This skydiver had line twists on a high performance canopy, followed by a cutaway and more line twists on his reserve canopy. Not fun!
There’s some debate about whether or not line twists are considered a malfunction, so what do you think: do you consider this incident to be a “double malfunction” or do you consider line twists to be a nuisance rather than an actual malfunction?
The initial line twists were of an indeterminable cause, the body position looks decent but it’s hard to tell. On a high performance canopy the tiniest bit of body position, a weak pilot chute throw, or even a worn out pilot chute, can cause a problem. Or a possible packing error! Who knows?!
The real focus of this video is the line twists that the jumper found himself in under reserve. He noted in his submission that, despite jumping without an RSL or Skyhook, he didn’t take his time to get stable before pulling reserve. He’s pretty sure that’s what caused the line twists under his reserve.
In their submission this jumper was the first to admit that their emergency procedures had been so hard wired that they couldn’t help but cutaway and then immediately pull their reserve handle despite having plenty of altitude to take a moment and get stable again. Taking a moment to regain stability could have potentially prevented the twists under reserve.
As for his difficulties clearing the line twists, we see this jumper ultimately reached up, tried to even out his risers to stop the dive, tried to bring them together, got the twists further down, and got out of them... but it took him a minute before he took those steps. Doing so a bit earlier would have likely helped get the line twists out faster.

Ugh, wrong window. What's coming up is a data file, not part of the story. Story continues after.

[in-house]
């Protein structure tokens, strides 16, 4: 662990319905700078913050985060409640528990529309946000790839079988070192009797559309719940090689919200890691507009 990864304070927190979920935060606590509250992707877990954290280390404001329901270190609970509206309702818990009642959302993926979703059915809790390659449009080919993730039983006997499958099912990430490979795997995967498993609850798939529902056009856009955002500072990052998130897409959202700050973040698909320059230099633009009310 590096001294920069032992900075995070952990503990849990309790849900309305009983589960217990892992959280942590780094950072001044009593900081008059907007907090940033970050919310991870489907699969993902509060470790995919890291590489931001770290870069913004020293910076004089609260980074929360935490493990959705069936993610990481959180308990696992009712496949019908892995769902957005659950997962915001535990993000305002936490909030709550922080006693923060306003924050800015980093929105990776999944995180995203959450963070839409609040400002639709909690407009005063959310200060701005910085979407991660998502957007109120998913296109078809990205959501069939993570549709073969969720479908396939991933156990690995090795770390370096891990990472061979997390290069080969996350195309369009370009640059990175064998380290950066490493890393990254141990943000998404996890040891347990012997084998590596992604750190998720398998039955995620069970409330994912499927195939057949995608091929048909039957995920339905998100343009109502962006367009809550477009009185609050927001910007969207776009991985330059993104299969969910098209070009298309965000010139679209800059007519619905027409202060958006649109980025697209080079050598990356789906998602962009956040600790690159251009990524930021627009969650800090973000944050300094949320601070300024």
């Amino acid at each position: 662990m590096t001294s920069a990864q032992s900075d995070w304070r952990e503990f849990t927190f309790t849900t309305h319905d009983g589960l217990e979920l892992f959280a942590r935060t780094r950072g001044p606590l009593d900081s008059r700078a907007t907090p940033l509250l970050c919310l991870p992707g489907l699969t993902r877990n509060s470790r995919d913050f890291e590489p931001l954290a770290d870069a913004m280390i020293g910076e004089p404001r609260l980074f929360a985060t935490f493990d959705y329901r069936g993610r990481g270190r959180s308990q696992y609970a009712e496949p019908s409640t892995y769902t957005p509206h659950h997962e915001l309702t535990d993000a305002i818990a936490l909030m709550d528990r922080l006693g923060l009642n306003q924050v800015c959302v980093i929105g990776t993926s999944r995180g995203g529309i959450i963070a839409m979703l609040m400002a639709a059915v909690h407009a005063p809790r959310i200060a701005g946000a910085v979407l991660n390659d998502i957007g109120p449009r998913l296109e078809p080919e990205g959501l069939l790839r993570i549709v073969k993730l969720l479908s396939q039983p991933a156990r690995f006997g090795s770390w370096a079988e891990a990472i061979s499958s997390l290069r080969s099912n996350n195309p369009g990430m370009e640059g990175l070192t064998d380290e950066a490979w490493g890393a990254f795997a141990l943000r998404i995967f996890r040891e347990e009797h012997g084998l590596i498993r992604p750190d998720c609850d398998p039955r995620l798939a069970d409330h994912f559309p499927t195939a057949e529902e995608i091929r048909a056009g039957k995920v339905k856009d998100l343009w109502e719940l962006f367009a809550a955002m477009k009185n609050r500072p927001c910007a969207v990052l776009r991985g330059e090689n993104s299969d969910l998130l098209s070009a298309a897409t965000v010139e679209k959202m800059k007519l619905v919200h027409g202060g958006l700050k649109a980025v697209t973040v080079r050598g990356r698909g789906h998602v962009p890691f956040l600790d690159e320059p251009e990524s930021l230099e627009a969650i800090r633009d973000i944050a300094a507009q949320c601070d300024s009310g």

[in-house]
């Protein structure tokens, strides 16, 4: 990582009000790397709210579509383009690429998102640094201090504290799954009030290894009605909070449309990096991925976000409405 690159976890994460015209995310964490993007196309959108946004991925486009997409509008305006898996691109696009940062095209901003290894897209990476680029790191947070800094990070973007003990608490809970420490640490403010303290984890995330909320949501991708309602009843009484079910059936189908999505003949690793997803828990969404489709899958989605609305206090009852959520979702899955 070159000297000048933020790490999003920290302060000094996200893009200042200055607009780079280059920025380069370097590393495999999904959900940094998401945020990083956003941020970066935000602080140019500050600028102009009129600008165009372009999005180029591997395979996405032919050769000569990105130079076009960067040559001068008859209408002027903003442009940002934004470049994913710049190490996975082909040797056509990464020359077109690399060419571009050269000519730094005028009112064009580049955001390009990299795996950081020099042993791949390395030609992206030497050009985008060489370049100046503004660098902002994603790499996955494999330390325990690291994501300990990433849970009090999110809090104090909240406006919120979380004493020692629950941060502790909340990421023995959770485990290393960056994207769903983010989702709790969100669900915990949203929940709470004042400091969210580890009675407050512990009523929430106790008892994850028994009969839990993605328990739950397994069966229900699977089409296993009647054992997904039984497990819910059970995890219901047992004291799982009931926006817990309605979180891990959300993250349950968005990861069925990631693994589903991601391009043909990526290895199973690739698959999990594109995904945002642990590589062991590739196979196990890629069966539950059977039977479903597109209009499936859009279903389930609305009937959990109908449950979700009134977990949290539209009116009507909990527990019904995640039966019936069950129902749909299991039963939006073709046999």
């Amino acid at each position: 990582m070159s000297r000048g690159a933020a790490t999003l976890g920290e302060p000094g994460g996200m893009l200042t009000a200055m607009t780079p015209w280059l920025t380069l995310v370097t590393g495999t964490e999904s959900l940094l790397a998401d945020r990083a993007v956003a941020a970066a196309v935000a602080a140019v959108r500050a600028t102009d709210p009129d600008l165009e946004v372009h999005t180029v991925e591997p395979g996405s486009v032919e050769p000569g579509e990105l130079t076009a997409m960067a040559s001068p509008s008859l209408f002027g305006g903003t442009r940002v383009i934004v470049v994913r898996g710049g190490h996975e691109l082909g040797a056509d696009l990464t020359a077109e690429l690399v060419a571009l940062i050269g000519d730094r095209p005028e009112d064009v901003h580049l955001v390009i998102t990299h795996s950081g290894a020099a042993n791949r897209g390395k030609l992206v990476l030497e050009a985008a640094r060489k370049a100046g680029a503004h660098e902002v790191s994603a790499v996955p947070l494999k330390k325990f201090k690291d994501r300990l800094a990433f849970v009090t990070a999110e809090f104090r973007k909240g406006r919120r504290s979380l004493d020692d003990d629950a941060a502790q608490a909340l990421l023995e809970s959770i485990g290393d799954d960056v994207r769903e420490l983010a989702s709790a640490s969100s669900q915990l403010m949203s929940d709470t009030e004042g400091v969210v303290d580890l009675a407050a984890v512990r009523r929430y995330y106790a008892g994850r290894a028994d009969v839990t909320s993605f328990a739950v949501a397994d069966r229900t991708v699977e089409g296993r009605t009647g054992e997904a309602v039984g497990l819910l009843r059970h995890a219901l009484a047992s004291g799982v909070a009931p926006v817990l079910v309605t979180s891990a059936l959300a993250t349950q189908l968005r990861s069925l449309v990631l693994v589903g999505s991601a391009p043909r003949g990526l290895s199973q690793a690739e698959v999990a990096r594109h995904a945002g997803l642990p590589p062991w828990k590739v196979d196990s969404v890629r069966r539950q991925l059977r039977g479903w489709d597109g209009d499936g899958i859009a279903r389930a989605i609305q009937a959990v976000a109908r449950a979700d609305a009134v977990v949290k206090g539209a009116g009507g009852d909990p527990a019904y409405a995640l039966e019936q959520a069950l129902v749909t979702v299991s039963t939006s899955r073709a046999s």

While this jumper had plenty of altitude to regain stability, jumpers should never sacrifice a safe amount of altitude in order to do so. Getting too low and deploying at an unsafe altitude is potentially far more dangerous than deploying unstable. In recent years multiple fatalities have occured due to jumpers cutting away too low and not getting their reserve over their head in time.
While this jumper attempted to fight his line twists, he stuck his hand between his lines in what appears to be an effort at stopping further twists. This is a very easy way to catch one’s hand in a high friction, high pressure, situation that could result in serious injury. Jumpers should be careful to not place their hands between lines that are spinning up.
This jumper willingly admitted he could have probably gotten out of this malfunction but decided to chop. There’s nothing wrong with that and it’s almost never the wrong decision to get rid of a canopy that isn’t flyable as you hit your decision altitude.